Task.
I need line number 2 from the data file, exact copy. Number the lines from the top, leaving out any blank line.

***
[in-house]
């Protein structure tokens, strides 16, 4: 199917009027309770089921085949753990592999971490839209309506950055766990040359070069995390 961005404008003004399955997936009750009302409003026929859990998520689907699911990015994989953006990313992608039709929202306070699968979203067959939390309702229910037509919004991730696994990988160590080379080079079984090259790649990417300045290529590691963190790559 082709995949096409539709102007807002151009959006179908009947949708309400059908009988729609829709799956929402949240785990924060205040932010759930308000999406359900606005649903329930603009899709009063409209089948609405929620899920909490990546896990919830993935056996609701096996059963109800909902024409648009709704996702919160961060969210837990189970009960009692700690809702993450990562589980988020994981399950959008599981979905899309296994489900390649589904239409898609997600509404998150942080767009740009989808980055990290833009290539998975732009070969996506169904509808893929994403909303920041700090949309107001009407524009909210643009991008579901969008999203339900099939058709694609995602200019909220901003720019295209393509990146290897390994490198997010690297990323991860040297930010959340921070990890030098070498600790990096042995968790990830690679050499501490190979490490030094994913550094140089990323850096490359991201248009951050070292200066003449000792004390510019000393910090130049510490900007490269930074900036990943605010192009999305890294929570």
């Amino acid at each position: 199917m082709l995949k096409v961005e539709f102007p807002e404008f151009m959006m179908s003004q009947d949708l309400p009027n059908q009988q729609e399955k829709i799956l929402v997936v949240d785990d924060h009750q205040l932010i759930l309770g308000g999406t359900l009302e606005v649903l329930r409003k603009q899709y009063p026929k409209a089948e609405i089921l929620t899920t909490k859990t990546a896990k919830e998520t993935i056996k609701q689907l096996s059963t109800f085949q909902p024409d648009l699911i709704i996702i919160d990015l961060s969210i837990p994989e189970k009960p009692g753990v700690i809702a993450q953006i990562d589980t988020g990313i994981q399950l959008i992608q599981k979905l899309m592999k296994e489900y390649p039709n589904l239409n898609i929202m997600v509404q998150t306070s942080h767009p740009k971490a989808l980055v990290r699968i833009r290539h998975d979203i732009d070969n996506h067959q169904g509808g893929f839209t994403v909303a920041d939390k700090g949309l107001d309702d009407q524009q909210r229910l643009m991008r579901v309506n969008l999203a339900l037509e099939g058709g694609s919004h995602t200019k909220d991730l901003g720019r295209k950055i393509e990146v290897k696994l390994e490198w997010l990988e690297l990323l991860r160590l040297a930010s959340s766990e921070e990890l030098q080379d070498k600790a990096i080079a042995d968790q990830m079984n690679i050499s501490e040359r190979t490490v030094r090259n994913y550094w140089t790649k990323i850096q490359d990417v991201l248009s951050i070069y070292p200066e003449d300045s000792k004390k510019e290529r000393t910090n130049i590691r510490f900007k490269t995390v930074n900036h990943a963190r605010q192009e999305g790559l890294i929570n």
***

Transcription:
């Protein structure tokens, strides 16, 4: 199917009027309770089921085949753990592999971490839209309506950055766990040359070069995390 961005404008003004399955997936009750009302409003026929859990998520689907699911990015994989953006990313992608039709929202306070699968979203067959939390309702229910037509919004991730696994990988160590080379080079079984090259790649990417300045290529590691963190790559 082709995949096409539709102007807002151009959006179908009947949708309400059908009988729609829709799956929402949240785990924060205040932010759930308000999406359900606005649903329930603009899709009063409209089948609405929620899920909490990546896990919830993935056996609701096996059963109800909902024409648009709704996702919160961060969210837990189970009960009692700690809702993450990562589980988020994981399950959008599981979905899309296994489900390649589904239409898609997600509404998150942080767009740009989808980055990290833009290539998975732009070969996506169904509808893929994403909303920041700090949309107001009407524009909210643009991008579901969008999203339900099939058709694609995602200019909220901003720019295209393509990146290897390994490198997010690297990323991860040297930010959340921070990890030098070498600790990096042995968790990830690679050499501490190979490490030094994913550094140089990323850096490359991201248009951050070292200066003449000792004390510019000393910090130049510490900007490269930074900036990943605010192009999305890294929570």